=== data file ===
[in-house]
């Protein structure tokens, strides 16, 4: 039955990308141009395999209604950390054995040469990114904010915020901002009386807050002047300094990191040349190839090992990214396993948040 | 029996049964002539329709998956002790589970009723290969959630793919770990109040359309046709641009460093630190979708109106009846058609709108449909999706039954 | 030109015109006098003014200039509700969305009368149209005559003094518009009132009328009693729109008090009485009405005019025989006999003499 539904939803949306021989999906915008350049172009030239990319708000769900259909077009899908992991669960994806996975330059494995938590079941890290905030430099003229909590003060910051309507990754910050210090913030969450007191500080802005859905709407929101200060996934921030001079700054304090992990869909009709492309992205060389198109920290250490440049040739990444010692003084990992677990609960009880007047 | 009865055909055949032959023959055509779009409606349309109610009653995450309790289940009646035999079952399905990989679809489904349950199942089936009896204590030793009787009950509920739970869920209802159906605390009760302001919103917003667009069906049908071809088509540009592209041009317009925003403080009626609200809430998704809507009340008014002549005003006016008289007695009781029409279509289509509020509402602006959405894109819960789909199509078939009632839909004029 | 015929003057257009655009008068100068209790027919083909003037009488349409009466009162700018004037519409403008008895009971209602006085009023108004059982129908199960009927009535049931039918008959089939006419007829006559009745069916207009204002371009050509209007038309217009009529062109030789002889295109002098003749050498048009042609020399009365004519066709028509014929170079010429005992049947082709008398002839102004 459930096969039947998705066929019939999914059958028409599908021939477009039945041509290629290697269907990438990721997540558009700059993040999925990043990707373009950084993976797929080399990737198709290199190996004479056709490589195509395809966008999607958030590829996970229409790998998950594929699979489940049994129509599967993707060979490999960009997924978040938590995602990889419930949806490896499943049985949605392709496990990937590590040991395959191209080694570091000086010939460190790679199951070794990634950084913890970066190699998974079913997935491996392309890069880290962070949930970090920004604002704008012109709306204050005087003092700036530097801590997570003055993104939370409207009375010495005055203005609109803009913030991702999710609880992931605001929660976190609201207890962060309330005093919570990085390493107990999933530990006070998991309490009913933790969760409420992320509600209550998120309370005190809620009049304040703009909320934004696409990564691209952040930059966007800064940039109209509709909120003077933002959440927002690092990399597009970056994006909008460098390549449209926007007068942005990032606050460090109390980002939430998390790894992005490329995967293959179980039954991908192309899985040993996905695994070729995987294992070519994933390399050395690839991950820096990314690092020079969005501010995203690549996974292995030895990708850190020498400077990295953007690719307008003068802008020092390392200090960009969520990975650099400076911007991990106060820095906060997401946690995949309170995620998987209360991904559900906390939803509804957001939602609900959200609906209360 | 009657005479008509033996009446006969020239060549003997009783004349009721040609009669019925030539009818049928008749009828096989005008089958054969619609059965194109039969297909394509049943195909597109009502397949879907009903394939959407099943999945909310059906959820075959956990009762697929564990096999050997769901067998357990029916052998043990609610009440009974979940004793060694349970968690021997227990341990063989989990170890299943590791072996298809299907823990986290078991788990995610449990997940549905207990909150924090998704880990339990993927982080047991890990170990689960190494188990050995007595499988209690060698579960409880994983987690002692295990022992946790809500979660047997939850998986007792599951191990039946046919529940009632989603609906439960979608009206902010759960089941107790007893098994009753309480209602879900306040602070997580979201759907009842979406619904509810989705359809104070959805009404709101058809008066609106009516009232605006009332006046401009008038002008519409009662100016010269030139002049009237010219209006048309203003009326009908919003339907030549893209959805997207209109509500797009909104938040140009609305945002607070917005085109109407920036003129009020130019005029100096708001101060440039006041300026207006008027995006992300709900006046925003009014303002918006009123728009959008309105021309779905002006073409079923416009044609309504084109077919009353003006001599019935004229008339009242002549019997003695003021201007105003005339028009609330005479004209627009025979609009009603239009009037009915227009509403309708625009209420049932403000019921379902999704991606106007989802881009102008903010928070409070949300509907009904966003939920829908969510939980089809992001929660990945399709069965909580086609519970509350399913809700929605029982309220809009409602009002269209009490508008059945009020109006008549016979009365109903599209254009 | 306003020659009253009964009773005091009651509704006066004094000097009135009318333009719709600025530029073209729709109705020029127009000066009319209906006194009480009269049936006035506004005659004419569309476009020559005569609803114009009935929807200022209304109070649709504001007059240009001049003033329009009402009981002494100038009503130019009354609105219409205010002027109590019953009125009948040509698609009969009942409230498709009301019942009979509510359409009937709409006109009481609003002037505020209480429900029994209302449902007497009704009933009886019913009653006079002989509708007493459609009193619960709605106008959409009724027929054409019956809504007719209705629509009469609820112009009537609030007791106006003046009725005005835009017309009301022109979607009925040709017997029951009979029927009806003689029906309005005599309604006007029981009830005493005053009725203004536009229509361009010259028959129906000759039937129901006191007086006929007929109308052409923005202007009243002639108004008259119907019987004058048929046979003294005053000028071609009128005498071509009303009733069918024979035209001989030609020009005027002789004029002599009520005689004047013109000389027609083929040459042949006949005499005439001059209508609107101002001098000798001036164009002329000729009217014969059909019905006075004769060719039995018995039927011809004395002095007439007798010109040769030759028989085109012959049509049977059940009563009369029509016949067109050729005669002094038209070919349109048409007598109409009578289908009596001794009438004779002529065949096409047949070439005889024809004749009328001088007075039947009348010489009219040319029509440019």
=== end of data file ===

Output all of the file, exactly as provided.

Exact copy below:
[in-house]
């Protein structure tokens, strides 16, 4: 039955990308141009395999209604950390054995040469990114904010915020901002009386807050002047300094990191040349190839090992990214396993948040 | 029996049964002539329709998956002790589970009723290969959630793919770990109040359309046709641009460093630190979708109106009846058609709108449909999706039954 | 030109015109006098003014200039509700969305009368149209005559003094518009009132009328009693729109008090009485009405005019025989006999003499 539904939803949306021989999906915008350049172009030239990319708000769900259909077009899908992991669960994806996975330059494995938590079941890290905030430099003229909590003060910051309507990754910050210090913030969450007191500080802005859905709407929101200060996934921030001079700054304090992990869909009709492309992205060389198109920290250490440049040739990444010692003084990992677990609960009880007047 | 009865055909055949032959023959055509779009409606349309109610009653995450309790289940009646035999079952399905990989679809489904349950199942089936009896204590030793009787009950509920739970869920209802159906605390009760302001919103917003667009069906049908071809088509540009592209041009317009925003403080009626609200809430998704809507009340008014002549005003006016008289007695009781029409279509289509509020509402602006959405894109819960789909199509078939009632839909004029 | 015929003057257009655009008068100068209790027919083909003037009488349409009466009162700018004037519409403008008895009971209602006085009023108004059982129908199960009927009535049931039918008959089939006419007829006559009745069916207009204002371009050509209007038309217009009529062109030789002889295109002098003749050498048009042609020399009365004519066709028509014929170079010429005992049947082709008398002839102004 459930096969039947998705066929019939999914059958028409599908021939477009039945041509290629290697269907990438990721997540558009700059993040999925990043990707373009950084993976797929080399990737198709290199190996004479056709490589195509395809966008999607958030590829996970229409790998998950594929699979489940049994129509599967993707060979490999960009997924978040938590995602990889419930949806490896499943049985949605392709496990990937590590040991395959191209080694570091000086010939460190790679199951070794990634950084913890970066190699998974079913997935491996392309890069880290962070949930970090920004604002704008012109709306204050005087003092700036530097801590997570003055993104939370409207009375010495005055203005609109803009913030991702999710609880992931605001929660976190609201207890962060309330005093919570990085390493107990999933530990006070998991309490009913933790969760409420992320509600209550998120309370005190809620009049304040703009909320934004696409990564691209952040930059966007800064940039109209509709909120003077933002959440927002690092990399597009970056994006909008460098390549449209926007007068942005990032606050460090109390980002939430998390790894992005490329995967293959179980039954991908192309899985040993996905695994070729995987294992070519994933390399050395690839991950820096990314690092020079969005501010995203690549996974292995030895990708850190020498400077990295953007690719307008003068802008020092390392200090960009969520990975650099400076911007991990106060820095906060997401946690995949309170995620998987209360991904559900906390939803509804957001939602609900959200609906209360 | 009657005479008509033996009446006969020239060549003997009783004349009721040609009669019925030539009818049928008749009828096989005008089958054969619609059965194109039969297909394509049943195909597109009502397949879907009903394939959407099943999945909310059906959820075959956990009762697929564990096999050997769901067998357990029916052998043990609610009440009974979940004793060694349970968690021997227990341990063989989990170890299943590791072996298809299907823990986290078991788990995610449990997940549905207990909150924090998704880990339990993927982080047991890990170990689960190494188990050995007595499988209690060698579960409880994983987690002692295990022992946790809500979660047997939850998986007792599951191990039946046919529940009632989603609906439960979608009206902010759960089941107790007893098994009753309480209602879900306040602070997580979201759907009842979406619904509810989705359809104070959805009404709101058809008066609106009516009232605006009332006046401009008038002008519409009662100016010269030139002049009237010219209006048309203003009326009908919003339907030549893209959805997207209109509500797009909104938040140009609305945002607070917005085109109407920036003129009020130019005029100096708001101060440039006041300026207006008027995006992300709900006046925003009014303002918006009123728009959008309105021309779905002006073409079923416009044609309504084109077919009353003006001599019935004229008339009242002549019997003695003021201007105003005339028009609330005479004209627009025979609009009603239009009037009915227009509403309708625009209420049932403000019921379902999704991606106007989802881009102008903010928070409070949300509907009904966003939920829908969510939980089809992001929660990945399709069965909580086609519970509350399913809700929605029982309220809009409602009002269209009490508008059945009020109006008549016979009365109903599209254009 | 306003020659009253009964009773005091009651509704006066004094000097009135009318333009719709600025530029073209729709109705020029127009000066009319209906006194009480009269049936006035506004005659004419569309476009020559005569609803114009009935929807200022209304109070649709504001007059240009001049003033329009009402009981002494100038009503130019009354609105219409205010002027109590019953009125009948040509698609009969009942409230498709009301019942009979509510359409009937709409006109009481609003002037505020209480429900029994209302449902007497009704009933009886019913009653006079002989509708007493459609009193619960709605106008959409009724027929054409019956809504007719209705629509009469609820112009009537609030007791106006003046009725005005835009017309009301022109979607009925040709017997029951009979029927009806003689029906309005005599309604006007029981009830005493005053009725203004536009229509361009010259028959129906000759039937129901006191007086006929007929109308052409923005202007009243002639108004008259119907019987004058048929046979003294005053000028071609009128005498071509009303009733069918024979035209001989030609020009005027002789004029002599009520005689004047013109000389027609083929040459042949006949005499005439001059209508609107101002001098000798001036164009002329000729009217014969059909019905006075004769060719039995018995039927011809004395002095007439007798010109040769030759028989085109012959049509049977059940009563009369029509016949067109050729005669002094038209070919349109048409007598109409009578289908009596001794009438004779002529065949096409047949070439005889024809004749009328001088007075039947009348010489009219040319029509440019």